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Gold Rush History, Revisited

One of the major misconceptions about the history of the Mendocino Coast is the idea that the sawmill at the mouth of Big River produced the first lumber in the area. The story about Jerome B. Ford traveling overland to Mendocino and the arrival of the brig Ontario on July 19, 1852, with men and equipment to construct a sawmill is accurate. However, a careful reading of the San Francisco newspaper the Daily Alta California shows the July 4, 1852, arrival in The City of the schooner Sovereign with a cargo of lumber from Mendocino County. The Sovereign, under Captain Baker, had sailed from Albion to the port of San Francisco in thirty hours.

The sawmill in Albion belonged to Captain William Richardson. The land around Albion had been given to Richardson, in lieu of back pay for more than seven years service as the Captain of the Port of San Francisco, in 1844, as part of a land grant extending from 38 degrees, 48 minutes, north latitude to 39 degrees, 18 minutes, north latitude (later roughed out to mean from the Garcia River to Big River [then called Rio Grande] and two leagues inland). Richardson was deeded the acreage because Mexico's finances were so dire at the time that such an extensive piece of remote property was less of a burden on the government than a cash payment. It may be instructive to note the last lines of the grant signed by Governor Manuel Mcheltorena: “If it suits you, you may take possession and occupy the land from this date, under the condition of protecting the Gentile [non-Christian] Indians from individuals who continually steal their children and sell them. You will teach them [the indigenous people] to work, and you will scrupulously take care that foreigners do not get possession of these lands and that all that you produce will be advantageous to the benefit of the nation.”

William Richardson arrived in San Francisco Bay August 2, 1822 aboard the British whaler Orion. As the vessel passed the presidio cannon fire indicated the presence of a foreign ship. After the Orion anchored, Captain William Barney ordered first mate Richardson ashore, because he spoke some Spanish, to make arrangements for the purchase of provisions. At the presidio Richardson met its Comandante, Ignacio Martinez, who not only promised to fill the ship's supply needs he also invited the twenty-six year old first mate to a fiesta he was hosting. Besides drinking Martinez's brandy and performing an Irish jig, Richardson danced with the commandant's nineteen year-old daughter, Maria Antonia Martinez.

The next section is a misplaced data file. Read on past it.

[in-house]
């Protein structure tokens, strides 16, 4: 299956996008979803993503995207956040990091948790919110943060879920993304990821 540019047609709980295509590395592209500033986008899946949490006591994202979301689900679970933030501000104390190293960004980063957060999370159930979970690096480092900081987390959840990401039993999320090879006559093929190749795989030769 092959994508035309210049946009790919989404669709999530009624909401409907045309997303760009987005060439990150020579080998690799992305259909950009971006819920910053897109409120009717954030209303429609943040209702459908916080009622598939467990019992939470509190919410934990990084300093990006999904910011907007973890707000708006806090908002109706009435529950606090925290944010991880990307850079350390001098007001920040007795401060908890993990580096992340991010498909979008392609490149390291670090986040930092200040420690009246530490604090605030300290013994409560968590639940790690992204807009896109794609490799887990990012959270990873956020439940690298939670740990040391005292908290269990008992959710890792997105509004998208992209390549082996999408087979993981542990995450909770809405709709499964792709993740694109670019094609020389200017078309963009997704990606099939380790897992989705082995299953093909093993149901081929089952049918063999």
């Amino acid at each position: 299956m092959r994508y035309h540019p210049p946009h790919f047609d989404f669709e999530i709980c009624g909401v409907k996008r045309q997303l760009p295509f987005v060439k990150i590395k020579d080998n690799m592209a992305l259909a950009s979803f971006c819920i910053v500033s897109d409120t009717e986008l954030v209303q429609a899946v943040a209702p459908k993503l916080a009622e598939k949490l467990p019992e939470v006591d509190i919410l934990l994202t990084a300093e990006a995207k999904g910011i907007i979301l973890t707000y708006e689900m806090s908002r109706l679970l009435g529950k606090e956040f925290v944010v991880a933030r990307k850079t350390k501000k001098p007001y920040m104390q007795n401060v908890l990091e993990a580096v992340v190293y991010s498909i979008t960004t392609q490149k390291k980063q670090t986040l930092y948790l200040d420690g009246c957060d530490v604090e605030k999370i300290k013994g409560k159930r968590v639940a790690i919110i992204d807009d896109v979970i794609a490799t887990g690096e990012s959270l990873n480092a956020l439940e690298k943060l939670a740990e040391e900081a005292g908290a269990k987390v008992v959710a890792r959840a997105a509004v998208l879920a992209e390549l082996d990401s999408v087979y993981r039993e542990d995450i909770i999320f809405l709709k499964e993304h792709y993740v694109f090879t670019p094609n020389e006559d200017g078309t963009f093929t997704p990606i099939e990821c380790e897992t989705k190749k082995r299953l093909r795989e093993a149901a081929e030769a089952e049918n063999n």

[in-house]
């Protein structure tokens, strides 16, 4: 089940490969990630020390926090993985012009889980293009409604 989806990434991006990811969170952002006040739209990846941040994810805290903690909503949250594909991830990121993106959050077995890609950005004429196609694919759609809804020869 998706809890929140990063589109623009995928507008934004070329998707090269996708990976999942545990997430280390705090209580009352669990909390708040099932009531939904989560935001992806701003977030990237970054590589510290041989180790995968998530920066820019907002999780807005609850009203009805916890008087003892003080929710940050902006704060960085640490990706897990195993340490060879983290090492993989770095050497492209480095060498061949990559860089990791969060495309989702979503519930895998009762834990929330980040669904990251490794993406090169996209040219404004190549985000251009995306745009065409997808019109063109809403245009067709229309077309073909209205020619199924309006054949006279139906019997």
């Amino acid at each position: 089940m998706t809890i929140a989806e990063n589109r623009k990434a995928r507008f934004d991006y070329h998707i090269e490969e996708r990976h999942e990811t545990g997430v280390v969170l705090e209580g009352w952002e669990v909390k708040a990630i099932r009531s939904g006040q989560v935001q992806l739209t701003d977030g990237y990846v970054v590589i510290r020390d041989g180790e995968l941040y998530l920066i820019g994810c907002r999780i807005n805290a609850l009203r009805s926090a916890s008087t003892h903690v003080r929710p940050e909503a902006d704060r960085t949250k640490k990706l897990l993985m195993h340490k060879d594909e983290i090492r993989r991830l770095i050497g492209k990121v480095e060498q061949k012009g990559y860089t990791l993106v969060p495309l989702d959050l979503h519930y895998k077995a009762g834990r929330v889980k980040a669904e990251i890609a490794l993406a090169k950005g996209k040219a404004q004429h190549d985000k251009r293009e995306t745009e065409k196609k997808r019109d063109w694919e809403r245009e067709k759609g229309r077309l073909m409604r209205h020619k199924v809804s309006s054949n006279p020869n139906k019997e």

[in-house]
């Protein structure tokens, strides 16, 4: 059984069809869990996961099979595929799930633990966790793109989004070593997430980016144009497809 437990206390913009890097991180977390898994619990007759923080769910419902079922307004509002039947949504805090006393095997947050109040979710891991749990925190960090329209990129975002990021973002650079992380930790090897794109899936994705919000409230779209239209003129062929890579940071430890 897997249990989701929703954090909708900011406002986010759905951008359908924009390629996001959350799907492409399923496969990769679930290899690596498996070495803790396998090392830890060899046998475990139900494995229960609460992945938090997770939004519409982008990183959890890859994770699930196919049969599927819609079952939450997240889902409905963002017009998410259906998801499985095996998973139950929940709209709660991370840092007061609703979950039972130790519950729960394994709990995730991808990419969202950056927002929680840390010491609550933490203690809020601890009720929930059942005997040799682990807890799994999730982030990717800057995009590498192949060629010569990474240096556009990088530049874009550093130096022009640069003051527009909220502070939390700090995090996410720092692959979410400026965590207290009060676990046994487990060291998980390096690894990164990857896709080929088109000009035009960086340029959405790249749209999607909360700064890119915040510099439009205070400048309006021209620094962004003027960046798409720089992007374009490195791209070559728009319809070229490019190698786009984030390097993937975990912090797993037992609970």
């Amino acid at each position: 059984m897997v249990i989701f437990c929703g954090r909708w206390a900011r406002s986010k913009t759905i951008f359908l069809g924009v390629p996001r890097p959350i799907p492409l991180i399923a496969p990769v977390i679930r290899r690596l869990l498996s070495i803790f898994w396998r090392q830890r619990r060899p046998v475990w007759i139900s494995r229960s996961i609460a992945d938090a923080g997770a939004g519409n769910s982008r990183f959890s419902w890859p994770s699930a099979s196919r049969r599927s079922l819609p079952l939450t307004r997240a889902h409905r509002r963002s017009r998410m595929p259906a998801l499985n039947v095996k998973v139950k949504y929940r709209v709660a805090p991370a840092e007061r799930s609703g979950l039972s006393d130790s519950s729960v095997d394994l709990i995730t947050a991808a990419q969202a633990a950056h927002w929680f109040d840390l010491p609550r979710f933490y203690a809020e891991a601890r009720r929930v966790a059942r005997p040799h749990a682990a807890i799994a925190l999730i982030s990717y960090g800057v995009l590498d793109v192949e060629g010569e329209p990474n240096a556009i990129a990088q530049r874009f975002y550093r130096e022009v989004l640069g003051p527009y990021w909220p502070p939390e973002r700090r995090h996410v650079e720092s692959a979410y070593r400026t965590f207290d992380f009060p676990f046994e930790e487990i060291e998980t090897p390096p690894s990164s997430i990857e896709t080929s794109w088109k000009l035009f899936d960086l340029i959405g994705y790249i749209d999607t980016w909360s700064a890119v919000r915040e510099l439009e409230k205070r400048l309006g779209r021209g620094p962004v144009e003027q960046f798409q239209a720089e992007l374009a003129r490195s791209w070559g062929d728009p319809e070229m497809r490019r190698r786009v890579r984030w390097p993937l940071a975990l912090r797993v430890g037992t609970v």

The party continued until dawn, whereupon Richardson made his way back to the Orion. Captain Barney apparently fumed at either the length of Richardson's stay or not being invited to the fiesta himself. Whether Barney ordered Richardson off the Orion permanently or the first mate jumped ship is not clear to history. The other details of William Richardson's first day and night in San Francisco Bay come from the written account of his son Stephen Richardson in The Days of the Dons.

William Richardson was welcomed into the Martinez household by the presidio's commandant. Stephen Richardson's account makes it clear that the British sailor was already smitten by his dance partner, Maria Antonia, who had four younger sisters and two brothers.

Commandant Martinez allowed Richardson to borrow a horse from the presidio's stable to ride to Monterey in order to petition the government there to allow him to remain permanently in California. The approximate 125 mile ride on the El Camino Real included overnight stops at the missions in Santa Clara and San Juan Bautista. Citing Richardson's abilities at navigation and carpentry, the petition was granted almost immediately. Thus William Richardson became the first English speaking permanent resident of the San Francisco Bay Area, and only the eighth in all of California.